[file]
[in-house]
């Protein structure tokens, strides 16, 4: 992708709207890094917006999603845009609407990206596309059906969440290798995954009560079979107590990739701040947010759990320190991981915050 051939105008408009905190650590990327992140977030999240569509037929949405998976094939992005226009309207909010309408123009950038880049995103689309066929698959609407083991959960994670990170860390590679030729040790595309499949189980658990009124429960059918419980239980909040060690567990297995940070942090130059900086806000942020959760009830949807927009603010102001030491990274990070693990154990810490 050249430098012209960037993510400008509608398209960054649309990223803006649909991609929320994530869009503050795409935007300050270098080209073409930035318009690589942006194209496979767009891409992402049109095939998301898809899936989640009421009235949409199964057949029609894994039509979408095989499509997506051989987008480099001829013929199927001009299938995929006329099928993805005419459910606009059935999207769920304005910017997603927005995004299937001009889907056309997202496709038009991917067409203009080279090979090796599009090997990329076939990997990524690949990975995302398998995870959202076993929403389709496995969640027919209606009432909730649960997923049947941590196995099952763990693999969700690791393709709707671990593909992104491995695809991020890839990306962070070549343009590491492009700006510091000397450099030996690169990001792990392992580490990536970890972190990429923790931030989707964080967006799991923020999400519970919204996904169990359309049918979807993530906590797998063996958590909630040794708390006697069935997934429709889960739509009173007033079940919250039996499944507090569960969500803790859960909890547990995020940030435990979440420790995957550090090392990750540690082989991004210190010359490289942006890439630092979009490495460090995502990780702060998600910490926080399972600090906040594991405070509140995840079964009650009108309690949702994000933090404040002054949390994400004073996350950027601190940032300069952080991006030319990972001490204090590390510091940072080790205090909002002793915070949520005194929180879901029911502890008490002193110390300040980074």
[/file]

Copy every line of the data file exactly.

[in-house]
């Protein structure tokens, strides 16, 4: 992708709207890094917006999603845009609407990206596309059906969440290798995954009560079979107590990739701040947010759990320190991981915050 051939105008408009905190650590990327992140977030999240569509037929949405998976094939992005226009309207909010309408123009950038880049995103689309066929698959609407083991959960994670990170860390590679030729040790595309499949189980658990009124429960059918419980239980909040060690567990297995940070942090130059900086806000942020959760009830949807927009603010102001030491990274990070693990154990810490 050249430098012209960037993510400008509608398209960054649309990223803006649909991609929320994530869009503050795409935007300050270098080209073409930035318009690589942006194209496979767009891409992402049109095939998301898809899936989640009421009235949409199964057949029609894994039509979408095989499509997506051989987008480099001829013929199927001009299938995929006329099928993805005419459910606009059935999207769920304005910017997603927005995004299937001009889907056309997202496709038009991917067409203009080279090979090796599009090997990329076939990997990524690949990975995302398998995870959202076993929403389709496995969640027919209606009432909730649960997923049947941590196995099952763990693999969700690791393709709707671990593909992104491995695809991020890839990306962070070549343009590491492009700006510091000397450099030996690169990001792990392992580490990536970890972190990429923790931030989707964080967006799991923020999400519970919204996904169990359309049918979807993530906590797998063996958590909630040794708390006697069935997934429709889960739509009173007033079940919250039996499944507090569960969500803790859960909890547990995020940030435990979440420790995957550090090392990750540690082989991004210190010359490289942006890439630092979009490495460090995502990780702060998600910490926080399972600090906040594991405070509140995840079964009650009108309690949702994000933090404040002054949390994400004073996350950027601190940032300069952080991006030319990972001490204090590390510091940072080790205090909002002793915070949520005194929180879901029911502890008490002193110390300040980074």